Hundreds of people, young and old, packed Anaheim’s House of Blues last Saturday night, proving that Stryper has some of the most enthusiastic and loyal fans in the world of rock. Celebrating their forthcoming album, Fallen, the band was playing on their home turf, California’s Orange County, where they gained prominence in the early ’80s.
After a ceremonious introduction courtesy of “The Battle Hymn of the Republic,” Stryper kicked off their set with “Sing-Along Song,” hooking into the audience as they sang “This song’s for you to sing along!” in an engaging three-part harmony. The original lineup — Michael Sweet (vocals, guitars), brother Robert Sweet (drums), Oz Fox (guitar, backing vocals) and Tim Gaines (bass, backing vocals) — played a healthy set of songs, old and new, with an exuberance defying a band in its 32nd year. Frontman Michael Sweet even alluded to those older years, speaking for a few minutes about circa 1984 when the band looked like bumble bees, all dressed in yellow and black. Viewed as underdogs back then because of their faith-based music, Sweet expressed appreciation to the fans as he reflected on a long and storied career.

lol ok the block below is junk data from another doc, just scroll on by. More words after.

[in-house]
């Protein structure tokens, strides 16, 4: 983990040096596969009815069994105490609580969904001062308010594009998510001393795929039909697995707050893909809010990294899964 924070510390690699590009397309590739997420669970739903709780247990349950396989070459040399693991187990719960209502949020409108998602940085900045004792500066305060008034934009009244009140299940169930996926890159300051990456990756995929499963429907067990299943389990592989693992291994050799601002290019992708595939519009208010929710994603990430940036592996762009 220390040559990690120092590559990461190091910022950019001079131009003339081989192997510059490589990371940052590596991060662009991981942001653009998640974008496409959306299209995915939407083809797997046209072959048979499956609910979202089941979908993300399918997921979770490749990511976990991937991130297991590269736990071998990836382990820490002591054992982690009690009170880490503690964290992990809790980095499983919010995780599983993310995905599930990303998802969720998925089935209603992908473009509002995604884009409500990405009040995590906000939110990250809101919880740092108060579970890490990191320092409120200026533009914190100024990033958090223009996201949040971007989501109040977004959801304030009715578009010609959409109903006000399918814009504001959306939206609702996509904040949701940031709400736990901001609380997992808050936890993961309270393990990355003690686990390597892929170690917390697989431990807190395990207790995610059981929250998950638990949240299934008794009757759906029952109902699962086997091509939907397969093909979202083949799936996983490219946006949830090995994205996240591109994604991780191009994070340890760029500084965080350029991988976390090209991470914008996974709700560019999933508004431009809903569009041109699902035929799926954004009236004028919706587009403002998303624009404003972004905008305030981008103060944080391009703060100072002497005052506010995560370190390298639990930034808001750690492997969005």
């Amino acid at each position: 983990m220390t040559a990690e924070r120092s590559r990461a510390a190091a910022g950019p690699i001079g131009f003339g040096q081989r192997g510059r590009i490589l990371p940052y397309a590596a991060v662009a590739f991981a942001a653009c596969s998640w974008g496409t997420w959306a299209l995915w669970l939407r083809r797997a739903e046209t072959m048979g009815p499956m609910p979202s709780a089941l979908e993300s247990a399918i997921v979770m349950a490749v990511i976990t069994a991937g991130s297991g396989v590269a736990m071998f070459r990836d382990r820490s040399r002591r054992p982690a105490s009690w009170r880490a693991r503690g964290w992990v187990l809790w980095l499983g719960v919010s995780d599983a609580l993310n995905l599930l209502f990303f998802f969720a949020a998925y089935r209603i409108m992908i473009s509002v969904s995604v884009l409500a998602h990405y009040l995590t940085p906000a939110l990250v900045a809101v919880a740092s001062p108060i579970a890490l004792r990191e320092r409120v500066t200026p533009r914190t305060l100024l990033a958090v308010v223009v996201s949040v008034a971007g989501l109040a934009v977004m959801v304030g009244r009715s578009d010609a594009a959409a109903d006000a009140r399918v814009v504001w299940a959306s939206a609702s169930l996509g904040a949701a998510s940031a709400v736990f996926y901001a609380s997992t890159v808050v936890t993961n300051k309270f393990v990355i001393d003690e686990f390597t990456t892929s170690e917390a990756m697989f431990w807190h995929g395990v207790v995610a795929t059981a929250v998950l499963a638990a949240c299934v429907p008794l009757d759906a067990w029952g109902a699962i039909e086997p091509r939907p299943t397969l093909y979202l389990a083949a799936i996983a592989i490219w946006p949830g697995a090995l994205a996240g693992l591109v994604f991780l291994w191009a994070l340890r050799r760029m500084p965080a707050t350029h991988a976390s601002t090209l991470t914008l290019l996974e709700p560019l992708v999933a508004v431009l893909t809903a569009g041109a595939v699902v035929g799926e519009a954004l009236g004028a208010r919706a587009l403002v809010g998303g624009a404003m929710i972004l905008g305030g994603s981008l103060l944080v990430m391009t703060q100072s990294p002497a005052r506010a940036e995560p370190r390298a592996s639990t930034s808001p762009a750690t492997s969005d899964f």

The Michael Sweet/Oz Fox guitar duo heated up the room with vicious licks and jaw-dropping solos. “All for One” was an example that showed the band’s tight, intuitive union. Drummer Robert Sweet’s blond mane sliced through the air while whaling on the skins during a cover of Kansas’s “Carry on Wayward Son.” The band also played KISS’s “Shout it Loud,” another ’70s rock classic featured on The Covering. A killer version of Black Sabbath’s “After Forever” from the upcoming album Fallen followed.
Michael Sweet took to the microphone to not only announce songs and make small talk, but he even did a funny Elvis impression, as well as unapologetically expressed, “The more Christians are persecuted, it builds a fire in us.” He said throughout Stryper’s career it’s been about the rock and roll, stressing that the band’s message is what matters.
By the last third of the set, the band had really tightened-up. “Marching Into Battle,” a song from 2013’s No More to Hell to Pay, shook the house with Gaines’ bass and Sweet’s drums. “Honestly” was the one ballad in the set, yet it might have better been scratched from the list, as it broke the show’s continuity. If the room was anticipating a trademark Michael Sweet scream, it was delivered con gusto at the end of “The Way.” “Soldiers Under Command” and “To Hell with the Devil” closed the show, and despite the lull through the ballad, it was clear the Yellow and Black Attack delivered.